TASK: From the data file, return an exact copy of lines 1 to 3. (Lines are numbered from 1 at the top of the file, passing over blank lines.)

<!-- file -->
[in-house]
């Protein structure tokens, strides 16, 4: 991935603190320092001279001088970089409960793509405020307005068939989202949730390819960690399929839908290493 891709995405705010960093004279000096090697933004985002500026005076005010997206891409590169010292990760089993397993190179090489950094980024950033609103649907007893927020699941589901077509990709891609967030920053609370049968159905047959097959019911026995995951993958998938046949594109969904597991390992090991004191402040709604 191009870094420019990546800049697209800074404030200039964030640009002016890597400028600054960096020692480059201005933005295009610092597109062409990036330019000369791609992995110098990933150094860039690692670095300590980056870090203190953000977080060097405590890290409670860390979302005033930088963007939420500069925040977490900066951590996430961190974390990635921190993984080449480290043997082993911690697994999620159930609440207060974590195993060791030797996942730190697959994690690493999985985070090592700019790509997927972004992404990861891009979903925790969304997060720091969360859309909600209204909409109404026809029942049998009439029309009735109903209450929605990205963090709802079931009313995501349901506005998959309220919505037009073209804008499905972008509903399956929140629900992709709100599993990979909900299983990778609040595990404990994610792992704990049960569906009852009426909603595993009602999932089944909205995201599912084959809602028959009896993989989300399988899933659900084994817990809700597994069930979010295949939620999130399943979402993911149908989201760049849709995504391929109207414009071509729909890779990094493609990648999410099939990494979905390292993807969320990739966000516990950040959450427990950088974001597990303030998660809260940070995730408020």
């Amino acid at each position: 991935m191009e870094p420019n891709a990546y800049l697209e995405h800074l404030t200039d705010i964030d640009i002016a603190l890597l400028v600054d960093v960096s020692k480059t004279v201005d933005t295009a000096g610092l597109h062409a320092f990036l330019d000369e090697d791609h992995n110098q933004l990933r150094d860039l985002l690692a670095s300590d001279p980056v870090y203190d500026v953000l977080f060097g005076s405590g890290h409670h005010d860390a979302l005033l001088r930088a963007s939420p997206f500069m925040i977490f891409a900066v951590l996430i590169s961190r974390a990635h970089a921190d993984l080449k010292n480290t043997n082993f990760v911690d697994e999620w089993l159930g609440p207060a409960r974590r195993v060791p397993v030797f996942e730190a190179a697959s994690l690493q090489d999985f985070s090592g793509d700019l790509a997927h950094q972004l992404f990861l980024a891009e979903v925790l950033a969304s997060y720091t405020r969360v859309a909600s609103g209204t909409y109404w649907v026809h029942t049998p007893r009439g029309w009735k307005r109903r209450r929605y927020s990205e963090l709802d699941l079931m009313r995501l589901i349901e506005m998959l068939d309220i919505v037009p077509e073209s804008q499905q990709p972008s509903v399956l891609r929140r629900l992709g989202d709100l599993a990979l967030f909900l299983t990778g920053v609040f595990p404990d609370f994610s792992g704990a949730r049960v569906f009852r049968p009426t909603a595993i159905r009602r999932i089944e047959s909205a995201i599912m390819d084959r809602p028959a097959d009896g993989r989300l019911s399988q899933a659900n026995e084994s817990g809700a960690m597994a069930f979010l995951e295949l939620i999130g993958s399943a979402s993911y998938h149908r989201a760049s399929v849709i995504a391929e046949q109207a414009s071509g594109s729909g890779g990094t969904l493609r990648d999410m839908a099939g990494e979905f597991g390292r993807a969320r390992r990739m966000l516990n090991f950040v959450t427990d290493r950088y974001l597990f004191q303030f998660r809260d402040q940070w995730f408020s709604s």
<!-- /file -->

[in-house]
């Protein structure tokens, strides 16, 4: 991935603190320092001279001088970089409960793509405020307005068939989202949730390819960690399929839908290493 891709995405705010960093004279000096090697933004985002500026005076005010997206891409590169010292990760089993397993190179090489950094980024950033609103649907007893927020699941589901077509990709891609967030920053609370049968159905047959097959019911026995995951993958998938046949594109969904597991390992090991004191402040709604 191009870094420019990546800049697209800074404030200039964030640009002016890597400028600054960096020692480059201005933005295009610092597109062409990036330019000369791609992995110098990933150094860039690692670095300590980056870090203190953000977080060097405590890290409670860390979302005033930088963007939420500069925040977490900066951590996430961190974390990635921190993984080449480290043997082993911690697994999620159930609440207060974590195993060791030797996942730190697959994690690493999985985070090592700019790509997927972004992404990861891009979903925790969304997060720091969360859309909600209204909409109404026809029942049998009439029309009735109903209450929605990205963090709802079931009313995501349901506005998959309220919505037009073209804008499905972008509903399956929140629900992709709100599993990979909900299983990778609040595990404990994610792992704990049960569906009852009426909603595993009602999932089944909205995201599912084959809602028959009896993989989300399988899933659900084994817990809700597994069930979010295949939620999130399943979402993911149908989201760049849709995504391929109207414009071509729909890779990094493609990648999410099939990494979905390292993807969320990739966000516990950040959450427990950088974001597990303030998660809260940070995730408020």
């Amino acid at each position: 991935m191009e870094p420019n891709a990546y800049l697209e995405h800074l404030t200039d705010i964030d640009i002016a603190l890597l400028v600054d960093v960096s020692k480059t004279v201005d933005t295009a000096g610092l597109h062409a320092f990036l330019d000369e090697d791609h992995n110098q933004l990933r150094d860039l985002l690692a670095s300590d001279p980056v870090y203190d500026v953000l977080f060097g005076s405590g890290h409670h005010d860390a979302l005033l001088r930088a963007s939420p997206f500069m925040i977490f891409a900066v951590l996430i590169s961190r974390a990635h970089a921190d993984l080449k010292n480290t043997n082993f990760v911690d697994e999620w089993l159930g609440p207060a409960r974590r195993v060791p397993v030797f996942e730190a190179a697959s994690l690493q090489d999985f985070s090592g793509d700019l790509a997927h950094q972004l992404f990861l980024a891009e979903v925790l950033a969304s997060y720091t405020r969360v859309a909600s609103g209204t909409y109404w649907v026809h029942t049998p007893r009439g029309w009735k307005r109903r209450r929605y927020s990205e963090l709802d699941l079931m009313r995501l589901i349901e506005m998959l068939d309220i919505v037009p077509e073209s804008q499905q990709p972008s509903v399956l891609r929140r629900l992709g989202d709100l599993a990979l967030f909900l299983t990778g920053v609040f595990p404990d609370f994610s792992g704990a949730r049960v569906f009852r049968p009426t909603a595993i159905r009602r999932i089944e047959s909205a995201i599912m390819d084959r809602p028959a097959d009896g993989r989300l019911s399988q899933a659900n026995e084994s817990g809700a960690m597994a069930f979010l995951e295949l939620i999130g993958s399943a979402s993911y998938h149908r989201a760049s399929v849709i995504a391929e046949q109207a414009s071509g594109s729909g890779g990094t969904l493609r990648d999410m839908a099939g990494e979905f597991g390292r993807a969320r390992r990739m966000l516990n090991f950040v959450t427990d290493r950088y974001l597990f004191q303030f998660r809260d402040q940070w995730f408020s709604s």